BK: Part of me is jealous. I feel like Toronto is the only place in North America where our kids still aren’t in school and meanwhile, they’re drinking draft beers at football games in Florida! 

    AP: They’re just giving the virus a chance to spread. And the US numbers speak for themselves, how bad they are. Now the school question, that’s complex and interesting. 

    BK: Why’s that? 

    AP: To me, schools should stay open. We can’t stop life altogether and it’s not like if the schools are closed, the kids won’t gather. The big question is how do you best control the environment? The school question is really about harm reduction and there’s no perfect approach. Though I do think they got it right in Quebec. 

    BK: How so? 

    AP: The Premier said that the number one priority is opening the schools and that everything else is secondary.    

    BK: And so what did Quebec do? 

    AP: The lockdown was much more strict than the one in Ontario and we applied a curfew, but the schools are open. The communication was clear and the politician did what he said he would and the message was clear—all you could want from a politician.

    BK: Can you foreshadow our next few weeks, next month?

    AP: January, February and March are the single hardest part of the pandemic. But there’s hope on the horizon with vaccines. There’s hope. But the vaccines won’t be here this spring and if the numbers come down, there will be the temptation to open up too much, and with this new variant, the numbers could go through the roof.   

    BK: So we just have to make it to April? 

    AP: I think in April, we’ll start having serious vaccines available, especially in Eastern Canada. And when the weather warms up again, it’s easier to go outside.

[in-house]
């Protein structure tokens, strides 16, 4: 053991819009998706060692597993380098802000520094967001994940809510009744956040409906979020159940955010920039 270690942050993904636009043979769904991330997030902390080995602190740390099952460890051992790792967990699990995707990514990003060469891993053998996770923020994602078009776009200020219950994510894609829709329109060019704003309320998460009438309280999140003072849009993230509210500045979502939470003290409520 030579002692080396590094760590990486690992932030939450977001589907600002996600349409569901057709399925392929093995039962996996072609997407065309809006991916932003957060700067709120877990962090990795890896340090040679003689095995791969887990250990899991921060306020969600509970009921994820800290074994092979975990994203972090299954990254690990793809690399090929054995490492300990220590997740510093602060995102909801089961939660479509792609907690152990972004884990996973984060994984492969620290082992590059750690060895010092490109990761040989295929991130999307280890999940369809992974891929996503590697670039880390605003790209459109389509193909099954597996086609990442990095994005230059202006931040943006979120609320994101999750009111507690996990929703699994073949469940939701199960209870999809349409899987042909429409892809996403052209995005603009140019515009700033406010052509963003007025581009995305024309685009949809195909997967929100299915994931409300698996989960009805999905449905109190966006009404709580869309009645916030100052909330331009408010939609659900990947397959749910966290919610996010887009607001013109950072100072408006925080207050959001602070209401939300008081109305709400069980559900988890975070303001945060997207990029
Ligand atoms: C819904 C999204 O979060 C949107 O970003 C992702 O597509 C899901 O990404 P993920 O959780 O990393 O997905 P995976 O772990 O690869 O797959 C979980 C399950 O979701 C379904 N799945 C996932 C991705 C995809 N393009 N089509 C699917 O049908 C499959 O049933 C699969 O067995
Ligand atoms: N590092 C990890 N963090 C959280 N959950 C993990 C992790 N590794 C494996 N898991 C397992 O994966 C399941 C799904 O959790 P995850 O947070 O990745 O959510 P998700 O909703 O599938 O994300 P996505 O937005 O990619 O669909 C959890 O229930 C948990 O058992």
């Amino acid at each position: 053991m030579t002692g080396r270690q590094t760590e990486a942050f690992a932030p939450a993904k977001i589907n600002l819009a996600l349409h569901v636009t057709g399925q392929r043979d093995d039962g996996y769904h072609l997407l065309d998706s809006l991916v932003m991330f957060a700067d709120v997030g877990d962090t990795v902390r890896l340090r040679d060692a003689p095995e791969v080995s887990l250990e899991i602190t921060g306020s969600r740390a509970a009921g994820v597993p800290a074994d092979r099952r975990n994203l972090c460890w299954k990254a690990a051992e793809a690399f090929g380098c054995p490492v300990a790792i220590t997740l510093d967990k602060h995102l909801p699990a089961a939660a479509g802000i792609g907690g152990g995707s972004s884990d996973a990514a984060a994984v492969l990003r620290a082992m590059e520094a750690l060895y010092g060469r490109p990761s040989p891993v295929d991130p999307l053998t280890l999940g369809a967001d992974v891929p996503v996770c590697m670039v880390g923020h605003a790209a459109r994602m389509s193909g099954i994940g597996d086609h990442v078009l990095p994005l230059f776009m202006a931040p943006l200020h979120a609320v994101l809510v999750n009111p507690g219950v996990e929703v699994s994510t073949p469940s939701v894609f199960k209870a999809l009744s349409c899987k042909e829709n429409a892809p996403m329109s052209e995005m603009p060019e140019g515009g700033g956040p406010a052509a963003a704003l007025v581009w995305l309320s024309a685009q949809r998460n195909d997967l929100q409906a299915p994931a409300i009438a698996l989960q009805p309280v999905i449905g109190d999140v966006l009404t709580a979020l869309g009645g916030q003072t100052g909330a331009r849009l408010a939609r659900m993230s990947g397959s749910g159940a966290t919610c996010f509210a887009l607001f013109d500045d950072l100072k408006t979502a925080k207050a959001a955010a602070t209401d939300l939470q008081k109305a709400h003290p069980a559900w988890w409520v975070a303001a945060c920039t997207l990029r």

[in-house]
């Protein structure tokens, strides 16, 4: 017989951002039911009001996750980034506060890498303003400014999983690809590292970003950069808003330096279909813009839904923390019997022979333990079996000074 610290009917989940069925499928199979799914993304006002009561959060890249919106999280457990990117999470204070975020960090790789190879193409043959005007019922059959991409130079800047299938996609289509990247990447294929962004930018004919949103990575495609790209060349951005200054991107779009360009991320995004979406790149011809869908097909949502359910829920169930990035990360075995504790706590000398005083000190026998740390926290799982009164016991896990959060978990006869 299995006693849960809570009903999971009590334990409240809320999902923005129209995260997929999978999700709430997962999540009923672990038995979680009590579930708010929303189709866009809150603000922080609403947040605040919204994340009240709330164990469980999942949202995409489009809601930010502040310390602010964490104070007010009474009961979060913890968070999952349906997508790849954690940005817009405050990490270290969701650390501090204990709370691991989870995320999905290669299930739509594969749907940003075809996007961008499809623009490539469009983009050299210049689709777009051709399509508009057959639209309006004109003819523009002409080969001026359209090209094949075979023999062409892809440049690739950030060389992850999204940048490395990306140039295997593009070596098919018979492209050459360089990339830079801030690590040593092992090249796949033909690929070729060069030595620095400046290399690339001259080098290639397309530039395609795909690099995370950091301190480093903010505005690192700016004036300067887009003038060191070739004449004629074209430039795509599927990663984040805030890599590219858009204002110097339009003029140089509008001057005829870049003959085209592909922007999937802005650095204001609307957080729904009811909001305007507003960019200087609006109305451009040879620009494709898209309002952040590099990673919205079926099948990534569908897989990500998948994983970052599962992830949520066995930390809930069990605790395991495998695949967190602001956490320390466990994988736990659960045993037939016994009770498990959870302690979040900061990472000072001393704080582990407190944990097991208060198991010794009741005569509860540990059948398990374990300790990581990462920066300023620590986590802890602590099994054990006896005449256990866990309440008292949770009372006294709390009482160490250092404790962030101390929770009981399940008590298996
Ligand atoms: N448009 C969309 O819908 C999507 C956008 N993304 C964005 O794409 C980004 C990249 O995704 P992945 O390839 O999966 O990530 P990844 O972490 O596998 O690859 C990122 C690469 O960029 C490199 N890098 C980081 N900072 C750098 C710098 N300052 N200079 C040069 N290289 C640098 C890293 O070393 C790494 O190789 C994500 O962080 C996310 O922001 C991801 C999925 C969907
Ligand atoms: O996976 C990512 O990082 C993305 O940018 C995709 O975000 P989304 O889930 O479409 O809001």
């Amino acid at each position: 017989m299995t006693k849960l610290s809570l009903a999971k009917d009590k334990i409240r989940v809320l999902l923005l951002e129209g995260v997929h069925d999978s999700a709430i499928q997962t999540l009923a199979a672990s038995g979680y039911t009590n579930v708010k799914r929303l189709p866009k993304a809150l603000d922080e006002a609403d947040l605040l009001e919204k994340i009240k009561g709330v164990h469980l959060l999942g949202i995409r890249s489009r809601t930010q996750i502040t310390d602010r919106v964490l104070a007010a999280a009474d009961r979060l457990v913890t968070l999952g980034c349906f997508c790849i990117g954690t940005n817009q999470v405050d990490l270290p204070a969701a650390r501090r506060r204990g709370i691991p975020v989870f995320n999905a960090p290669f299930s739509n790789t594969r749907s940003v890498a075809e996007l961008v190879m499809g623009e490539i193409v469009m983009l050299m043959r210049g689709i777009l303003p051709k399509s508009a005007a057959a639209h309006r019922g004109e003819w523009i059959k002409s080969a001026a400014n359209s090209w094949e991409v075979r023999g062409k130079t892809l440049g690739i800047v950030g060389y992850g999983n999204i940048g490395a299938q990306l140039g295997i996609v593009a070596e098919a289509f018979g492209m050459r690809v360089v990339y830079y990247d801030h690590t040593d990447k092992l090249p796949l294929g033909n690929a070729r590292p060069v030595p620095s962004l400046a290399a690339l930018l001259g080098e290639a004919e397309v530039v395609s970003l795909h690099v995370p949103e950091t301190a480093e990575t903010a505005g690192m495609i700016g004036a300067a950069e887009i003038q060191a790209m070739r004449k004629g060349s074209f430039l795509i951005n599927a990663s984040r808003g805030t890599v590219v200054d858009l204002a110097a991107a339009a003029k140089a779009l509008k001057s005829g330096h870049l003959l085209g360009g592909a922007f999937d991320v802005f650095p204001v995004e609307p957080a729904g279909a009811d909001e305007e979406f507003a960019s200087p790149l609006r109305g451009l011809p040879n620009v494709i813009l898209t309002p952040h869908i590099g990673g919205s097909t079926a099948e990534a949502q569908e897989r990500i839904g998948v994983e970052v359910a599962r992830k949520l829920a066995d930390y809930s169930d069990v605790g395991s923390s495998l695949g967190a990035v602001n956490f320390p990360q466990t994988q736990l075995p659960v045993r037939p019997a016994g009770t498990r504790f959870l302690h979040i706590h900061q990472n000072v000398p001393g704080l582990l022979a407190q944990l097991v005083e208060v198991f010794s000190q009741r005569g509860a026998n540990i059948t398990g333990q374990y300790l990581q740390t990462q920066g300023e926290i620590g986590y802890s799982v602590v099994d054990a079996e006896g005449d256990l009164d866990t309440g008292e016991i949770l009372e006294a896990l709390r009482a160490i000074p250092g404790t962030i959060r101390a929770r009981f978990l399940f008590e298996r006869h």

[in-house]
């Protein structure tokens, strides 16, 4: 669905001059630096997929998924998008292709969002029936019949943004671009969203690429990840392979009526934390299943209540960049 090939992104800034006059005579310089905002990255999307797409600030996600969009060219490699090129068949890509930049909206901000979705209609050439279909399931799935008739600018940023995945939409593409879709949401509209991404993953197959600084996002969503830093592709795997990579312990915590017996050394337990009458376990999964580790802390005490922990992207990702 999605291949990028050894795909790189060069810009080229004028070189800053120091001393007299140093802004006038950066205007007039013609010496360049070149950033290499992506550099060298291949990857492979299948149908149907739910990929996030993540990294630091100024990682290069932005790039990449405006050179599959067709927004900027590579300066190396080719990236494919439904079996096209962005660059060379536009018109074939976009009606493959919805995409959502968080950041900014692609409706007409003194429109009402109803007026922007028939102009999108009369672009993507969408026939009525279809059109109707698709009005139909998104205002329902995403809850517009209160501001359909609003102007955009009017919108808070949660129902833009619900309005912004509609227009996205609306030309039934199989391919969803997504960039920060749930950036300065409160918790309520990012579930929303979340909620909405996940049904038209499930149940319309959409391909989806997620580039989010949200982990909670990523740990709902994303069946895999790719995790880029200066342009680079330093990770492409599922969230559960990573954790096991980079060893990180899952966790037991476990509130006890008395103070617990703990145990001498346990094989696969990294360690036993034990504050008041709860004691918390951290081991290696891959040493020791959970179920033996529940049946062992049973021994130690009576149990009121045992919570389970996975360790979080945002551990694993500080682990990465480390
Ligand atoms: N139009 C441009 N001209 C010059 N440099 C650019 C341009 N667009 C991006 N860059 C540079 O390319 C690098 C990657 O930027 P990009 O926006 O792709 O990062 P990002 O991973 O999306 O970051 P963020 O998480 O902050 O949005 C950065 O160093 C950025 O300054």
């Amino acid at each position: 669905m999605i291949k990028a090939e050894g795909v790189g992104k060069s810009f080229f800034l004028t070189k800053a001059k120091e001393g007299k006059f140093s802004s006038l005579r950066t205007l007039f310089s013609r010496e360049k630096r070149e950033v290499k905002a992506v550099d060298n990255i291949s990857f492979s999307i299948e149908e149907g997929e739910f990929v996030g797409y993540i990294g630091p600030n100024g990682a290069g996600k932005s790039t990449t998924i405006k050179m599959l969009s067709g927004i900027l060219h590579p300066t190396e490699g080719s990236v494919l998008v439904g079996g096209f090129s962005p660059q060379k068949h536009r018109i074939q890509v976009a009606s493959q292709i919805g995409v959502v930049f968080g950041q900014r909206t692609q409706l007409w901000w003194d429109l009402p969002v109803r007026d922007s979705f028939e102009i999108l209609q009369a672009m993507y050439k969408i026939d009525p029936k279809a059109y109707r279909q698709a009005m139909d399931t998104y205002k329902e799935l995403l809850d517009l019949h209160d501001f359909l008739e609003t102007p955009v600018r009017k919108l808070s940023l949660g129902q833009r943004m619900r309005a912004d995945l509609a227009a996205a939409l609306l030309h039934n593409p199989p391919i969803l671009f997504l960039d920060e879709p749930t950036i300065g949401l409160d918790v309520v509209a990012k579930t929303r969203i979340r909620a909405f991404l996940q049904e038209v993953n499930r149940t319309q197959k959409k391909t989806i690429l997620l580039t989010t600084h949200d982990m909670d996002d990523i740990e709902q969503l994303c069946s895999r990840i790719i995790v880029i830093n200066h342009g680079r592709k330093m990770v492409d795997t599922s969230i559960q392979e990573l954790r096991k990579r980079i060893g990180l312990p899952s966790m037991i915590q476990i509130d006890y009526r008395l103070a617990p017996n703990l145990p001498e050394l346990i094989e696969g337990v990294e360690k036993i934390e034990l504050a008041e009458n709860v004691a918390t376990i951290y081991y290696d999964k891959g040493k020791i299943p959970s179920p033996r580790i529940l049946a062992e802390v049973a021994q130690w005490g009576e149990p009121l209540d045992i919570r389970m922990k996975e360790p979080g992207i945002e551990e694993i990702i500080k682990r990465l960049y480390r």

BK: How freaked out should we be about this new variant? 

    AP: We knew this was coming. We knew there’d be changes and this new variant seems to spread more quickly, but we don’t really know the details yet and I think it’s in line with what we’d expect. I also think social distancing and masks work well against this new variant, so it all comes back to what I first said: we need to do the old boring things.  

    BK: I could deal with a curfew, but I really miss running with my group. When can do that again? 

    AP: Running together in a group, even outside, is best avoided until everyone in the group has two shots of the vaccine. 

    BK: Oh, man. 

    AP: It’s just the distance and the time spent together on a Sunday long run is susceptible for a spread. 30 seconds when you see someone in a park? No big deal. But 25 people going on a Sunday long run together is a bad idea. We’re not all hysterical now like we were back in March, when there was a fear of runners, and surfaces. We know it’s safe. But a lot of time spent with a stranger, even outdoors, is dangerous. You’re interacting with every person that they’ve interacted with. 

    BK: Will we be able to race again in the fall? 

    AP: It’s up in the air. I think by September, maybe we’ll have half the population vaccinated, but a race with 30,000 people? That won’t look good. I don’t think it’s going to happen this year. 

    BK: On that note of depression, how’s your own running going? 

    AP: I plod along—as always. 

    BK: Is running still good? 

    AP: There’s nothing quite like getting outside and going for a run or a walk.  

    BK: Thanks for your time, man. Always a pleasure. Can you tell iRun readers about your new book? 

    AP: It’s called Neglected No More and it’s coming out March 2. It’s about how to improve home care and treatment for the elderly. 

    BK: Feels timely. 

    AP: There’s a lot more we can do and it’s time for a change.